Raiders Mourn Loss of Former Trainer George Anderson


The Oakland Raiders are deeply saddened by the passing of George Anderson, who served as head trainer of the Raiders from 1960-94. Anderson passed away Thursday morning at the age of 82.

Anderson was the first head trainer in the history of the Raiders organization and personally worked with players and coaches for four decades.

"It saddens me to hear of George's passing," said Raiders General Manager Reggie McKenzie, whose career with the Silver and Black overlapped with Anderson's tenure as Raiders trainer. "He was a great help to me as well as my teammates during my playing career with the Raiders. With George, we all knew that we were in excellent hands when it came to athletic training and treatment. Our hearts go out to his family during this difficult time."

Two-time Super Bowl-winning Head Coach Tom Flores met Anderson at the very beginning of the Raiders franchise. "George and I and Jim Otto started out on the very first day in Raider history in Santa Cruz and we were bonded pretty well together," said Flores. "We were all from similar backgrounds and we were all giving it one last shot in pro football. Through the years we became the best of friends, not only on the field and in the locker room, but off the field as well, he and his family. He was a consummate trainer and friend."

Raiders Hall of Fame Coach John Madden said on Daily Madden on KCBS, "When you're a head coach, one of the most important people on your staff is your trainer. George was one of those guys that I always appreciated so much because he was going to take care of the player. He wasn't going to put a player out there and say he was okay if he wasn't. He'd would work day and night. If a player needed some therapy or treatment, George would come back at night. We'd be meeting as coaches at 10 or 11 o'clock at night, and George Anderson was still in there working with the players. He was a great guy, he had a great sense of humor, which you kind of have to have as a trainer too, and he was with the Raiders a long time. He was there well before I got there and he was there well after I left."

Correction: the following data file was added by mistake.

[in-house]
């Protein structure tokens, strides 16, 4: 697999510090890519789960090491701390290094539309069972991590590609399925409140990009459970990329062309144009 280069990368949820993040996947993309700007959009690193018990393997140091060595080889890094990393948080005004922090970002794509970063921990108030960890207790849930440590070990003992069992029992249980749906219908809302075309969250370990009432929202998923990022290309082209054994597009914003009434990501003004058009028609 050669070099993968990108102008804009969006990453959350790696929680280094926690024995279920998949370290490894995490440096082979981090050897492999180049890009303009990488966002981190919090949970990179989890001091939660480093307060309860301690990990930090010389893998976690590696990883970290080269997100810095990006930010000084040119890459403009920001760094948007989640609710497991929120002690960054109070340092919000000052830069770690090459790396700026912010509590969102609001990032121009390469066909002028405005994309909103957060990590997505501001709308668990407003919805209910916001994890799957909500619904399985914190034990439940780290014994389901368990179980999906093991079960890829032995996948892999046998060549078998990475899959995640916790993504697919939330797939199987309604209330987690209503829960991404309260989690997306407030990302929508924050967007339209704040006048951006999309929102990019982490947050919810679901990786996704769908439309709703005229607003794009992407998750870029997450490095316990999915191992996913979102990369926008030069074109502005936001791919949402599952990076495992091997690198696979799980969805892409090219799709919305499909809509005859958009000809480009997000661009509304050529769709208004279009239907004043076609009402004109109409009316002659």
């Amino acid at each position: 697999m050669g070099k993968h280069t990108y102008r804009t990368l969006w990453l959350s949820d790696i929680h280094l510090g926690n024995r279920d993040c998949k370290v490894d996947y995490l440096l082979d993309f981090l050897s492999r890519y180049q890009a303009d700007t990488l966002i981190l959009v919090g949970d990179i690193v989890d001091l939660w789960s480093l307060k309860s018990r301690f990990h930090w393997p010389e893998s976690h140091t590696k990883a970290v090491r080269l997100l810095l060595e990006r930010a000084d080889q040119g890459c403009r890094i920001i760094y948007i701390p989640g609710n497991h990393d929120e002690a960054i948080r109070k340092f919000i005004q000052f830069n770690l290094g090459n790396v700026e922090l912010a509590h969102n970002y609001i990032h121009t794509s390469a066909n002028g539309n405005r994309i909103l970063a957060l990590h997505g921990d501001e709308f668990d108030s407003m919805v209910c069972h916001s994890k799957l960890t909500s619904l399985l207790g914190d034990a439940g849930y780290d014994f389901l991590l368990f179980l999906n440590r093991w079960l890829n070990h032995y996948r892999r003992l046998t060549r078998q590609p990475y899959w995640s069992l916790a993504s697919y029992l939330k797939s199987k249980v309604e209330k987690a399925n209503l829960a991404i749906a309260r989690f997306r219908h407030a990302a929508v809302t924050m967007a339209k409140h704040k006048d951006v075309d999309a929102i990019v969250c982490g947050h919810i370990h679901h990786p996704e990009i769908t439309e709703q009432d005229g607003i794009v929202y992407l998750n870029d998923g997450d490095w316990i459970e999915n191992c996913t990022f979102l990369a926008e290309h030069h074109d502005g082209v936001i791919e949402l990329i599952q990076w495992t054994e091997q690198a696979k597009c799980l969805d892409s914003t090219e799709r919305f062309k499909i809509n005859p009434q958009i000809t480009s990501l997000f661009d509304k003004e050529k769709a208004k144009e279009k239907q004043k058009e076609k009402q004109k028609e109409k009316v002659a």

Current head athletic trainer H. Rod Martin worked for many years with Anderson, who was a legend and innovator in the field of athletic training.

"He was an inventor, a writer, a Hall of Fame Athletic Trainer, and a great teacher," said Martin, who succeeded Anderson as head athletic trainer in 1995. "I always considered him a part of my family. He blessed us all and he was a Raider, a true Raider."

Among Anderson's many innovations was a knee brace for Raider Legend Kenny Stabler after the quarterback sustained an MCL injury in the 1970s. The knee brace would eventually be called the Anderson Knee Stabilizer and would go on to be used universally.

Anderson's work was recognized in 1986 when he was inducted into the National Athletic Trainers' Association Hall of Fame.

Funeral arrangements are pending.

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